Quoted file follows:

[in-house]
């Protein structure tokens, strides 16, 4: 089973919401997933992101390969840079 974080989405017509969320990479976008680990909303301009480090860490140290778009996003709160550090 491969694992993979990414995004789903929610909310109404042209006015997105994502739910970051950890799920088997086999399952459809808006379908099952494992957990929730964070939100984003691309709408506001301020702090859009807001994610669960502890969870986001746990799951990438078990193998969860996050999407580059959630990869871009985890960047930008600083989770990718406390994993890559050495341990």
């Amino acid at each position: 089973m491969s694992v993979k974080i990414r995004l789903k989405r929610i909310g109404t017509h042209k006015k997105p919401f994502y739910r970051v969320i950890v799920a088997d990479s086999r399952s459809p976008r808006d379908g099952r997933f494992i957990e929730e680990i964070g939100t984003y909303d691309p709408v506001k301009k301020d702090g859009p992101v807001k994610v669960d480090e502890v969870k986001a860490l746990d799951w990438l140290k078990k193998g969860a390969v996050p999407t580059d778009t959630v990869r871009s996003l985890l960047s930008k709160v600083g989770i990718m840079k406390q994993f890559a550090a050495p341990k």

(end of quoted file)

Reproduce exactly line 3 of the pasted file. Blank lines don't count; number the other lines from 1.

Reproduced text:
């Amino acid at each position: 089973m491969s694992v993979k974080i990414r995004l789903k989405r929610i909310g109404t017509h042209k006015k997105p919401f994502y739910r970051v969320i950890v799920a088997d990479s086999r399952s459809p976008r808006d379908g099952r997933f494992i957990e929730e680990i964070g939100t984003y909303d691309p709408v506001k301009k301020d702090g859009p992101v807001k994610v669960d480090e502890v969870k986001a860490l746990d799951w990438l140290k078990k193998g969860a390969v996050p999407t580059d778009t959630v990869r871009s996003l985890l960047s930008k709160v600083g989770i990718m840079k406390q994993f890559a550090a050495p341990k």